The number of e-books sold last year grew by 43 percent, but that's a fairly small increase compared to the triple-digit increases of past years.
A ruling on John Wiley & Sons Inc. v. Kirtsaeng – a case expected to come before the Supreme Court early next year – could make it illegal for non-profits and businesses to resell copyrighted works produced abroad.
Publishers can now decide whether Google can digitize out-of-print books still protected by copyright, but does not settle the issue of individual author rights.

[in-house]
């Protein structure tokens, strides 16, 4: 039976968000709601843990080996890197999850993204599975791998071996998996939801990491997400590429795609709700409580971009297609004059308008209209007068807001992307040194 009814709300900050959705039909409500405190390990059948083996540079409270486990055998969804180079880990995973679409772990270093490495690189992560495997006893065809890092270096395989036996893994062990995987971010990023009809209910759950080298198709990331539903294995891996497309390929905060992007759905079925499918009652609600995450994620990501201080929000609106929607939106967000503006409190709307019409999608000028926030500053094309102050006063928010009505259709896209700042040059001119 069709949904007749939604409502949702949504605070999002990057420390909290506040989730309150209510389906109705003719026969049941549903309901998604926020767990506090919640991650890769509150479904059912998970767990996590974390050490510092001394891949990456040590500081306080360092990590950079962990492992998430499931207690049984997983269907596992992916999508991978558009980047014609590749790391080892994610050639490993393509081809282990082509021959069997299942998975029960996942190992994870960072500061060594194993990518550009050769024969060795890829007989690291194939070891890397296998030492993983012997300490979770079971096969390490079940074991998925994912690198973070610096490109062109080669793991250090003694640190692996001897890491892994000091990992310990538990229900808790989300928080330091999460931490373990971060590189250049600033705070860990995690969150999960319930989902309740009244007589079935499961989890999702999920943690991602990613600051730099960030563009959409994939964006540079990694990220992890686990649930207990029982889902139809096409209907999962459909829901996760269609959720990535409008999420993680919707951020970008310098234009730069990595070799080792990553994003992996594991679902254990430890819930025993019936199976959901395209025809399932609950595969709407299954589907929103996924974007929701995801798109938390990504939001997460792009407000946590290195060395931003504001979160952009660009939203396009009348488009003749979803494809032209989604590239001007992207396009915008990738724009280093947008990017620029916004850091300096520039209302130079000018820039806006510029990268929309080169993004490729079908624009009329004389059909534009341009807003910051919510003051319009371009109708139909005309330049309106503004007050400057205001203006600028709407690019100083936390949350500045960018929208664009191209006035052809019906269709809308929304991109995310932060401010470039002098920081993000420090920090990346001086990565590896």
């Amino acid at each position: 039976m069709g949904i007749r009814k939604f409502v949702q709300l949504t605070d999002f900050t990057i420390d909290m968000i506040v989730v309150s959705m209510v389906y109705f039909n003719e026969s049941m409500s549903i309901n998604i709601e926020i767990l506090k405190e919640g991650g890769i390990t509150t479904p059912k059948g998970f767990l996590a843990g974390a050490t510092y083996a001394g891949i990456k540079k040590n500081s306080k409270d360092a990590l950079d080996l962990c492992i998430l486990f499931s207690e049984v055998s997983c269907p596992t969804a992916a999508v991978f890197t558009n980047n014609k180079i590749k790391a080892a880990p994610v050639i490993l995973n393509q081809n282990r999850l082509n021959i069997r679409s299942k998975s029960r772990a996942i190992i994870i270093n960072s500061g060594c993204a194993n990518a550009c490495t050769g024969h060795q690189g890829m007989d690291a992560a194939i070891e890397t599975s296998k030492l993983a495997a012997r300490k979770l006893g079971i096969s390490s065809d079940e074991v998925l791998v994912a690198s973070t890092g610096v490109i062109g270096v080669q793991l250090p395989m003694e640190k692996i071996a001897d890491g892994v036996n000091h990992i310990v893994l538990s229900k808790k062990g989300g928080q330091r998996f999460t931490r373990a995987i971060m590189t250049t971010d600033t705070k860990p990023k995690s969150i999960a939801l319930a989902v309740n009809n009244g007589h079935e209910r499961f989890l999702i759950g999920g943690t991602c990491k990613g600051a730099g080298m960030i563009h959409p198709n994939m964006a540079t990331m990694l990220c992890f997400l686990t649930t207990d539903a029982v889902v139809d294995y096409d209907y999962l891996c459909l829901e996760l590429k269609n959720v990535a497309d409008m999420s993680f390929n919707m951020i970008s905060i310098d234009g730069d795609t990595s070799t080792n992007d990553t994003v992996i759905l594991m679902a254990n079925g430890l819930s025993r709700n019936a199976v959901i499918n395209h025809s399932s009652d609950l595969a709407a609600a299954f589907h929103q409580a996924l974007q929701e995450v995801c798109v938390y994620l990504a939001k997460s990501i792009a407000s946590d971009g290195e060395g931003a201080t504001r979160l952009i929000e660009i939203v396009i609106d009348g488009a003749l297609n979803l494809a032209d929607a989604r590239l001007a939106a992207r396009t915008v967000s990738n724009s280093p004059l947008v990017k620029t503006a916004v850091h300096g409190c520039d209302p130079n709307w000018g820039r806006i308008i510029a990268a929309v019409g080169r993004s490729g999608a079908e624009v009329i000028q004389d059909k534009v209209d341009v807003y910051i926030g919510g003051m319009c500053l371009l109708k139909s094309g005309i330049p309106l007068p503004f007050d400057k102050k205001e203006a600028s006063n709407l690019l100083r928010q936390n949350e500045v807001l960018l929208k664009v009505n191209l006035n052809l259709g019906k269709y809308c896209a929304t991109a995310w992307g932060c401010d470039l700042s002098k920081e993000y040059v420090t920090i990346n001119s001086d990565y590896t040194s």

BookStats, an annual survey that tracks the American publishing industry, finds that, contrary to doomsday predictions, bookstores and paper-and-ink books are still in demand.
Using data from almost 2,000 publishers, the Association of American Publishers reports that e-books have outsold hardcovers for the first time.
At the same time, sales of hardcover and paperback books continue to drop.
Borders bankruptcy may not be a good sign for brick-and-mortar businesses, but the outlook for the written word is still good, some say. The Borders bankruptcy became official on Wednesday.
As Borders stumbles, dramatic declines are predicted for bricks-and-mortar bookstores.
Faced with stiff competition from online book retailers like Amazon, plus the proliferation of e-books designed for devices like the Amazon Kindle and Apple’s iPad, Borders faces bankruptcy.